Oregon Energy Fund receives $20,000 grant from CareOregon
We are proud to announce that Oregon Energy Fund has received a $20,000 grant from CareOregon! The contribution will be used locally in Multnomah County to help area residents get caught up on their electric bills so they can avoid power shutoffs. OEF is working in partnership with Latino Network and Native American Youth & Family Center to screen residents needing financial support.
“This grant from CareOregon will allow us to provide a meaningful increase of funding to our neighbors in Multnomah County,” said Brian Allbritton, Executive Director of the Oregon Energy Fund. “Energy assistance is particularly vital in the winter months, as more people struggle to cover the cost of heating their homes. These funds will help ensure families can stay warm and healthy this season without sacrificing meals or medical care.”
According to a recent 2018 study, one-in-four households in Multnomah County are considered energy burdened—meaning they spend more than 6% of household earnings on home energy costs. These numbers are even higher for households of color.
Being energy burdened puts families at risk of falling behind on bills and cutting back on essential expenses such as food and medication. A power shutoff can even lead to eviction, especially for families in low-income housing or those who underpay rent to try and catch up on their bills.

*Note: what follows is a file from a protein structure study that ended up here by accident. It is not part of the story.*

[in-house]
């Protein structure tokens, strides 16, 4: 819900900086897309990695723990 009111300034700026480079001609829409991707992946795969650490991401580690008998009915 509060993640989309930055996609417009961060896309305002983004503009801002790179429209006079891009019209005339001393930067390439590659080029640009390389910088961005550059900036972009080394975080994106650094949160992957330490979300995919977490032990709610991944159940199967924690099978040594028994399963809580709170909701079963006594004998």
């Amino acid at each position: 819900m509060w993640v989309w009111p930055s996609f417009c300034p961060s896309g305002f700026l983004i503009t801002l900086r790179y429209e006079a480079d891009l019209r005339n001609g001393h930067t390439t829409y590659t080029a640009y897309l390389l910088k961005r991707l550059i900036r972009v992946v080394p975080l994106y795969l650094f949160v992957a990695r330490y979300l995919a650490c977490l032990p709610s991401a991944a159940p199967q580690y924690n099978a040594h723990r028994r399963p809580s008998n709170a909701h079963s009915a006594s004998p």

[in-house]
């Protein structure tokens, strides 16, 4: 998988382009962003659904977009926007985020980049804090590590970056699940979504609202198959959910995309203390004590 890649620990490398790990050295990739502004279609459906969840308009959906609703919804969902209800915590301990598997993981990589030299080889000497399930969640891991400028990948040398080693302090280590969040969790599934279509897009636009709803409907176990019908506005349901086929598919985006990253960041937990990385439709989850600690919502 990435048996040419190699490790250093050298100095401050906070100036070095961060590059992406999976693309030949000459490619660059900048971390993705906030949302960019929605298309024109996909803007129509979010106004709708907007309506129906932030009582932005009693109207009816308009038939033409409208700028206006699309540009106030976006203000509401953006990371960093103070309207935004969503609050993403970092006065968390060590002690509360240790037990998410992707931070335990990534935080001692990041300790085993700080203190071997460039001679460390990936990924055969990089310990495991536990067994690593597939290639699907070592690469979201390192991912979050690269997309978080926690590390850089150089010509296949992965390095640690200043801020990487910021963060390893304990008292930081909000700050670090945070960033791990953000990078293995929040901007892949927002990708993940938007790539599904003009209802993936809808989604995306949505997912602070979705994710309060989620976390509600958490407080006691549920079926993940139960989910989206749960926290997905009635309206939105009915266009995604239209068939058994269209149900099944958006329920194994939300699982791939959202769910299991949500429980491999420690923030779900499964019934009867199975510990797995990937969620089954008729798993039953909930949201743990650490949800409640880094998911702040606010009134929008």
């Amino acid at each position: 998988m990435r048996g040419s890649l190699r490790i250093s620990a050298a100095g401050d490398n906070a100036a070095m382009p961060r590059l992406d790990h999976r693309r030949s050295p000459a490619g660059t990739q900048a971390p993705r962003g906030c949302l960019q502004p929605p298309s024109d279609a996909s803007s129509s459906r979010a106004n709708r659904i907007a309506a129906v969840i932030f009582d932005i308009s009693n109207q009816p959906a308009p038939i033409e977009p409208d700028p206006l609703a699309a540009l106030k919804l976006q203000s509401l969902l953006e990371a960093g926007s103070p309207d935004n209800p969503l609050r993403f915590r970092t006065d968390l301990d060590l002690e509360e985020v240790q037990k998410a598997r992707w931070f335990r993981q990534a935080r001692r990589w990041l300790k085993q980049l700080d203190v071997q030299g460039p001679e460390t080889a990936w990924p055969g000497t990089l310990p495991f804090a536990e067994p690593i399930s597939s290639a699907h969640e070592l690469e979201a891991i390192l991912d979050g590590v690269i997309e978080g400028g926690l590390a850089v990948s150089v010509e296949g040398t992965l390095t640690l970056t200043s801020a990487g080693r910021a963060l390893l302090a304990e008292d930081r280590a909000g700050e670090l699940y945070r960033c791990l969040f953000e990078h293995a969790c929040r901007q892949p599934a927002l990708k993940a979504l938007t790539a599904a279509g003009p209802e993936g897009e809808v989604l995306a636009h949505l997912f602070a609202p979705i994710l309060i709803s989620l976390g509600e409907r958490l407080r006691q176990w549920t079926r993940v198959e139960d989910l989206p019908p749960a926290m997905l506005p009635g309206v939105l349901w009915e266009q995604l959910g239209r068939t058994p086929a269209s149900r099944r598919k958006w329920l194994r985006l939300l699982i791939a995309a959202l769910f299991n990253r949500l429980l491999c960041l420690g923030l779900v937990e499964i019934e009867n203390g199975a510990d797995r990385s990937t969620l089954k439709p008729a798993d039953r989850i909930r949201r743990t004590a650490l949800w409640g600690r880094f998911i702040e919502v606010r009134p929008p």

“We have a housing crisis in Multnomah County,” said Shawn DeCarlo, CareOregon shared learning and grant evaluation program manager. “Too many families are struggling to make ends meet. The fact that tenants can be evicted for having their power shut off makes the Oregon Energy Fund program an important tool for helping vulnerable families stay housed. We’re proud that this $20,000 grant will help alleviate some of the financial strains our neighbors are facing.”
Grant funds will be used to pay late electric bills for households facing a power shutoff. On average, the energy assistance payment is $341 per household, paid directly by OEF to the utility provider. Oregon Energy Fund is partnering with Latino Network and Native American Youth & Family Center (NAYA) to screen individuals to ensure they meet program requirements.
“Studies show that utility hardship affects more people than most other ‘conditions of poverty,’” said Allbritton. “More than unemployment, more than falling behind on rent, even more than food insecurity. It is a pervasive and persistent problem. This donation from CareOregon is going to make a real difference to our neighbors this winter.”